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The first African coach to win a league title in Europe and a Champions League game, meet the Nigerian, Ndubuisi Egbo making history in Albania

   Ndubuisi Egbo is making a name for herself in Albania where he has led his side to a league title (Instagram/FT Tirana)
Ex-Nigeria internationals who have undergone their coaching courses often face the criticism that they only wait for national team jobs from the Nigeria Football Federation (NFF). In truth, this narrative is further fuelled with their rhetorics when they get to talk to the media.
Their constant fault-finding of a foreign manager for the Super Eagles and Super Falcons positions has xenophobia feel to it while an air of entitlement can be felt from how they think they automatically deserve a coaching job from the NFF because they played for Nigeria.

Only a few have chosen a different path. Former Golden Eaglets coach Emmanuel Amunike started his coaching career in Saudi Arabia before he got the U-17 job and has since coached a club in Sudan, the Tanzania national team and an Egyptian club.

Sunday Oliseh is another example. He started his coaching career as a sports director in Belgium and got a job in the Netherlands after his short and chaotic stint with the Super Eagles.

From all the available examples, Ndubuisi Egbo, a former Nigerian goalkeeper has found the most success.

The beginning
Ndubuisi Egbo (right) pictured here with Kanu Nwankwo had just 12 caps for the Super Eagles (Matthew Ashton/EMPICS via Getty Images)
Egbo started his career in Nigeria where he played for a host of clubs including NITEL VASCO Enugu, NEPA Lagos and Julius Berger before he moved to Egypt. He then played in South Africa before he moved to Albania where he has found a home since 2001 when he first joined TF Tirana.

He wasn’t a popular name during his days with the Super Eagles with just 12 appearances which came majorly in African Cup of Nations (AFCON) and FIFA World Cup qualifiers but he is also satisfied with how his international career with Nigeria went.

“Every player would want to play more for his country, but if you get the opportunity to serve your country once or twice or four or ten times, I’m satisfied. In a country of 200 million, it’s a milestone,” he told The SuperSub.

“During my time, we had very good goalkeepers that were playing in some of the biggest teams in Europe, while I was in Egypt. Ike Shorunmu was playing in Switzerland and after that, he went to Turkey so… Willy Opara made his name already in South Africa, winning the Africa Champions League with Orlando Pirates. I didn’t have that.”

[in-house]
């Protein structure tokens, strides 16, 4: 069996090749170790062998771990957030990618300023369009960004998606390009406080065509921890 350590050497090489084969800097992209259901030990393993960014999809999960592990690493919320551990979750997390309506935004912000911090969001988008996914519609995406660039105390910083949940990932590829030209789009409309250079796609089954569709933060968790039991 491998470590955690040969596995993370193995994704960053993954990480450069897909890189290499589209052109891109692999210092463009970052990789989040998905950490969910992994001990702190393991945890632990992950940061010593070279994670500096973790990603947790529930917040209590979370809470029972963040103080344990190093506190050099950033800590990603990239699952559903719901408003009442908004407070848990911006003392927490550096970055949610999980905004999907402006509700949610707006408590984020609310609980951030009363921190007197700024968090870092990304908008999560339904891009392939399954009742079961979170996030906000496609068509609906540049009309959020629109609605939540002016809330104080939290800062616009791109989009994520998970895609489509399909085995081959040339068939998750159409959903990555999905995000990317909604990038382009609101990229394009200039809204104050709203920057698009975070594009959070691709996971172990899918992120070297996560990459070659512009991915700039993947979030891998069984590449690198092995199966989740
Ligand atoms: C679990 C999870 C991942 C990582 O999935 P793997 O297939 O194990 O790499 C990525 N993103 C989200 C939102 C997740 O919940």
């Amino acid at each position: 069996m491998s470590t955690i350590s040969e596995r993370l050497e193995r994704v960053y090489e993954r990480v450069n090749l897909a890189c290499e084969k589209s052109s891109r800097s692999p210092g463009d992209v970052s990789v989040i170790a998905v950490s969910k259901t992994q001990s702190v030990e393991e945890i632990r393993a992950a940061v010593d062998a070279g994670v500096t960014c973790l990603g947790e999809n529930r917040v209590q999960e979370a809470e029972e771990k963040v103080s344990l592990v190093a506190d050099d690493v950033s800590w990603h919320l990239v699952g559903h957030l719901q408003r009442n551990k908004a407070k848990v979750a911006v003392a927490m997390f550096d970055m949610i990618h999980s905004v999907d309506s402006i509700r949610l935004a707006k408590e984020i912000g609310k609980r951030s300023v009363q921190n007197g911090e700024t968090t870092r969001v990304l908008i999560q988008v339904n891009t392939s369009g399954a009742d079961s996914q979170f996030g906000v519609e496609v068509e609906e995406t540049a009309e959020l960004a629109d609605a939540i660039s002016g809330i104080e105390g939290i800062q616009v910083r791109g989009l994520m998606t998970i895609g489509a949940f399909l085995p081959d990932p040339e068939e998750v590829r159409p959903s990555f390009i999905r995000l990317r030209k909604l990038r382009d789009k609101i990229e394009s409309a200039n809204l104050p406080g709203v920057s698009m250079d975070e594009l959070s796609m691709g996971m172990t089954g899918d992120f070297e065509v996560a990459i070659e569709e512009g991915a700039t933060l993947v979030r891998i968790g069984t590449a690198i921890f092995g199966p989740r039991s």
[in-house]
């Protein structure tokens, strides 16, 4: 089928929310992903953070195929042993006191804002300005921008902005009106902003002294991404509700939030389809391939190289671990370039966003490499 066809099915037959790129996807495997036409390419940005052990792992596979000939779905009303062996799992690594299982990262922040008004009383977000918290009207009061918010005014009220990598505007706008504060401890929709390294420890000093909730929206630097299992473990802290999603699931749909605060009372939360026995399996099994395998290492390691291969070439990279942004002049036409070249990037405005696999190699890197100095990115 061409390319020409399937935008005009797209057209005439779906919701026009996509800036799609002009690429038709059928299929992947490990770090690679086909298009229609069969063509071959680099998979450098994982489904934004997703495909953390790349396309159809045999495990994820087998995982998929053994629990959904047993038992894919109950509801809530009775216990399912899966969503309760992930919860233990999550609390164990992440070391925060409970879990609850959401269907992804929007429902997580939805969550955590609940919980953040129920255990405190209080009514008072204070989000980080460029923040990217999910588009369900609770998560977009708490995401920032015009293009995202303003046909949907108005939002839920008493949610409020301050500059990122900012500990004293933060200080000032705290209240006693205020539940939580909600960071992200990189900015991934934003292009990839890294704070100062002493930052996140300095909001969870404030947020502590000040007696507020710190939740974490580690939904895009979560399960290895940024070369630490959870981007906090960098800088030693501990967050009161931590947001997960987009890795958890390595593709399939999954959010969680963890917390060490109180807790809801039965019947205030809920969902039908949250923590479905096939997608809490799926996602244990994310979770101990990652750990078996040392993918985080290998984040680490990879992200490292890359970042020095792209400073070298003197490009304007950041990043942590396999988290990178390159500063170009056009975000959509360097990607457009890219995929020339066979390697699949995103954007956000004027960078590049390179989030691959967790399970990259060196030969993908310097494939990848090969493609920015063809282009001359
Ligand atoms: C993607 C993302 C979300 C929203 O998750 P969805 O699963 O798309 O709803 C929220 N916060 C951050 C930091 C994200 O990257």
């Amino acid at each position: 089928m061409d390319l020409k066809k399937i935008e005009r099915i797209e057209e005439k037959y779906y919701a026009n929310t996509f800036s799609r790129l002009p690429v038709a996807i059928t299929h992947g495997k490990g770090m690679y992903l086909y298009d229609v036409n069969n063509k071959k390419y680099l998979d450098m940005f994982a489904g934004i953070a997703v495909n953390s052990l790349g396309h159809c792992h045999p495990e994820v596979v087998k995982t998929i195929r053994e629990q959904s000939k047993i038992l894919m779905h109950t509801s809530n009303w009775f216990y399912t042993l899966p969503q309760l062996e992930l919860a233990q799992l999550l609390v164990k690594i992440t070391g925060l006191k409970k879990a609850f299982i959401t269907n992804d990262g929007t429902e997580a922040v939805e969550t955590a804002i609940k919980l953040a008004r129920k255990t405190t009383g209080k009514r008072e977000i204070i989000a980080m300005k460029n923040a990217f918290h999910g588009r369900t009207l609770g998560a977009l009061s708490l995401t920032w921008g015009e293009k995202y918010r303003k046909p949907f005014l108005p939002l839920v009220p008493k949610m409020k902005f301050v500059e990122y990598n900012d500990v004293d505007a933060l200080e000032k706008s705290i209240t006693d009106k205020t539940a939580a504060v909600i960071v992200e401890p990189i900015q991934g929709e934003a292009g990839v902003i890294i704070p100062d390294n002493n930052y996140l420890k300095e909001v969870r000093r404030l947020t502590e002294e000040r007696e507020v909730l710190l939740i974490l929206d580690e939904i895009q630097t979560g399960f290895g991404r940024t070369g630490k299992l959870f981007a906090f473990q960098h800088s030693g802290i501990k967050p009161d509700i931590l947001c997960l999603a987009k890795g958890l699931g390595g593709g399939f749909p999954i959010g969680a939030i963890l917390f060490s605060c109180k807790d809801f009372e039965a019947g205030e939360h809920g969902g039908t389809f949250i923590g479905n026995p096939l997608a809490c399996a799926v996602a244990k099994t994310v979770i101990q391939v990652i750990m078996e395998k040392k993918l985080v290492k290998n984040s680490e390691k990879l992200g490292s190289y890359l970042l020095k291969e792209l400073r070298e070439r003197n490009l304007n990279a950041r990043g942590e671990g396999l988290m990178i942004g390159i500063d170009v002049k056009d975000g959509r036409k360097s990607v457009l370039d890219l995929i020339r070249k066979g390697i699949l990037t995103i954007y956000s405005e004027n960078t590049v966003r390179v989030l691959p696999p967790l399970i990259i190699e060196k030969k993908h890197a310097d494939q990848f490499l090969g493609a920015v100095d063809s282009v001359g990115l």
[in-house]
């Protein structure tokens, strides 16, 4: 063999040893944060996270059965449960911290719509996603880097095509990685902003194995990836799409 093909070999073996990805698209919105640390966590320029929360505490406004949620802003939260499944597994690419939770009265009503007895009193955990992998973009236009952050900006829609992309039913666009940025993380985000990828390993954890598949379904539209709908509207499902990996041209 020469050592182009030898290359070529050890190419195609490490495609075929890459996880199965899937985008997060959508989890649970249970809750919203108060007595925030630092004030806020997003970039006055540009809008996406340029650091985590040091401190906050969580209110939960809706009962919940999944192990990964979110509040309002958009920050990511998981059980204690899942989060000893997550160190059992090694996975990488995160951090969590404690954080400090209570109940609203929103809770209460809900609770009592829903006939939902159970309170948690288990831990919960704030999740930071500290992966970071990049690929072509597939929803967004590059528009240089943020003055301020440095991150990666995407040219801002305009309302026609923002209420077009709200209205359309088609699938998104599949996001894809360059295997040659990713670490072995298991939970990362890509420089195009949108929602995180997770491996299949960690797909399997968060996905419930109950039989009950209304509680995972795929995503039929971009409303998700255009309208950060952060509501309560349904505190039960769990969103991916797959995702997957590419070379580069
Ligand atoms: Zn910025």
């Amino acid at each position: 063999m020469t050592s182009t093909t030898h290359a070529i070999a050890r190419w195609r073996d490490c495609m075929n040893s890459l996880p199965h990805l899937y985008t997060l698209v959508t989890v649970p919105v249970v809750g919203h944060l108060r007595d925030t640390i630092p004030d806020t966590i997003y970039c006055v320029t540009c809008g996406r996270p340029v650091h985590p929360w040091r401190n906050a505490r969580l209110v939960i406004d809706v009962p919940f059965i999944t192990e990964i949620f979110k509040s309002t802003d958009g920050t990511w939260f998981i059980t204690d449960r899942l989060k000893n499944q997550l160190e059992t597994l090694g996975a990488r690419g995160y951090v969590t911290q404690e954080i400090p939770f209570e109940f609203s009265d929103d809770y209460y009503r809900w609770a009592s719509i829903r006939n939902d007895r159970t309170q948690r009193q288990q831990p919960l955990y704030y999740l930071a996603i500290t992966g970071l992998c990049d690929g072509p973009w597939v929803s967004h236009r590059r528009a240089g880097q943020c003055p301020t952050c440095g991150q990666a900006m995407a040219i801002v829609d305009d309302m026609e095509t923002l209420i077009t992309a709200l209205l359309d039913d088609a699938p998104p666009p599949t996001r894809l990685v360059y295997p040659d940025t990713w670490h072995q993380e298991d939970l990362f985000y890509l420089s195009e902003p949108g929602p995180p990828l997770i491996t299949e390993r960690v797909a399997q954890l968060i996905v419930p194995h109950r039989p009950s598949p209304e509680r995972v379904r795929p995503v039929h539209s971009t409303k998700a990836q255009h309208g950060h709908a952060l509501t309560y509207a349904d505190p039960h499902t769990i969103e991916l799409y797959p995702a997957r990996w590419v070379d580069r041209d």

Coaching career
Ndubuisi Egbo first joined TF Tirana in 2001 as a player and returned there as a goalkeeping coach before he became the coach  (Instagram/FT Tirana)
His coaching career started in Albania with Bylis, where he ended his playing career. His first stint in coaching didn’t go well as Bylis were relegated from the Albanian top-flight under his watch. In 2014, he joined another of his former side FT Tirana as a goalkeeping coach and later an assistant coach.

All through his time as goalkeeping coach and later an assistant coach, Egbo saw FT Tirana go through terrible patches. He was there when the club suffered their first relegation from the top flight in 2017 although they got back the following season.

Before he became head coach permanently, Egbo had been temporary coach of FT Tirana five times. He was once offered the job to take over permanently in 2015 which he rejected because he did not feel ready at the time.

It was different in December 2019 when he took over as interim coach again but after three wins in three games, including a win in the derby against Partizani-a first in six years-he accepted to take over permanently.

A 16-game unbeaten run followed which got them out of the relegation play-off spots to within a touching distance of the title. They did win the title, their 25th, to continue their domination in Albania.

But to understand the impact of Egbo-led success, this title win is their first since 2009 and it also came on the 100th anniversary of the club.

Aside from helping TF Tirana back to their place as the best side in Albania, Egbo also got himself into the record books as the first African coach to win a league title in Europe.